Monday, May 23, 2022

Playing cards are a language

Looking at the Mystery Rummy series (and it has, frankly, been too long since I’ve played one of those games), I am reminded about how they are all built on the framework of public domain games. Don’t get me wrong, there’s a lot of theme and special rules involved in making them into bona fide designer games. But the core idea is rummy. It’s right there in the name.

From that point of view, I remembered that a lot of games, particularly card games, have public domain games as their skeletons. Indeed, trick taking games and climbing games form their own vast subcategory. 

In fact, I didn’t know about the Casino/Fishing family of card games when I played Lamarkian Poker. It didn’t seem quite so original after I learned more about those public domain card games but I still think it’s a great design. With just a few tweaks, Lamarkian Poker uses an older design to give a consistently rewarding gaming experience, one that I’ve played with a wide variety of people.

It’s not a new technique. Years after I first played Uno, I found out about Crazy Eights. And to be honest, both I and our eight-year-old would rather play Uno than Crazy Eights. I’m not a huge fan of Uno but I think that action cards make for a more dynamic game.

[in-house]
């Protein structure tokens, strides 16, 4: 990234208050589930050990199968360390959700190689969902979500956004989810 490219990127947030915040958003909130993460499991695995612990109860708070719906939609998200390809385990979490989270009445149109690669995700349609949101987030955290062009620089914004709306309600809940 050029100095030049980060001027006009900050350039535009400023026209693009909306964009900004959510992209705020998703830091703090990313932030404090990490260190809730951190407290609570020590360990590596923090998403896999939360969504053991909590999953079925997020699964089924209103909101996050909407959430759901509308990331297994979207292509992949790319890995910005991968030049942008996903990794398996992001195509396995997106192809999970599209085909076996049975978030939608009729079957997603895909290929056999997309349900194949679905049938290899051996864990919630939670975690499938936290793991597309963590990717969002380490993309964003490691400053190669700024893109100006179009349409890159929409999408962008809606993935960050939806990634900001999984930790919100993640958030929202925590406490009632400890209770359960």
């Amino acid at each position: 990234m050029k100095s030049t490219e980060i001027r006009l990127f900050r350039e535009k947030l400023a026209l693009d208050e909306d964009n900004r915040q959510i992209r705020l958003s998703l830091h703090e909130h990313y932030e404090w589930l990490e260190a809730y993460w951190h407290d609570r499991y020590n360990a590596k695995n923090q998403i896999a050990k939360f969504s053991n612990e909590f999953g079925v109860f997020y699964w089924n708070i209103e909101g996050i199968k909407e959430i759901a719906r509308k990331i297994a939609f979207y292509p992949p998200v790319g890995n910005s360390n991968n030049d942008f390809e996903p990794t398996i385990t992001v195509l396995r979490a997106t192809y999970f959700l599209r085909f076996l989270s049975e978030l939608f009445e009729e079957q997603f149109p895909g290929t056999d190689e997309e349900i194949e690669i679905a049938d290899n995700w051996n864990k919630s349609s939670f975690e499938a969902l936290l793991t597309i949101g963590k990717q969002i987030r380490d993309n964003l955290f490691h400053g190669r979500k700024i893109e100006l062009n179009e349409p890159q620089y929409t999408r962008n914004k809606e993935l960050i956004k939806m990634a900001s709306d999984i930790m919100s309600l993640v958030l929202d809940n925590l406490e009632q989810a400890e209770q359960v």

I don’t view this as a form of cheating in design work or shortcuts that somehow lessen the value of a game. Playing cards have a long history, involving a variety of formats and a ridiculously vast nunber of games and rule sets. I have long held that a deck of playing cards is the most flexible game system you can have and I haven’t found any reason to change that opinion.

Playing cards aren’t just numbers and suits. There are a wide variety of interactions that have been developed and codified over literally centuries. Playing cards are their own language and designers are constantly finding ways to use that language to say new ideas. 

A game that I have long enjoyed Sticheln subverts many aspects of trick taking games with its anti-trump and pain color rules. However, it only works because there are previously existing paradigms for it to subvert.

No one is going to reasonably accuse Bridge of being a ripoff of Pinochle. The same goes for more recent card games.

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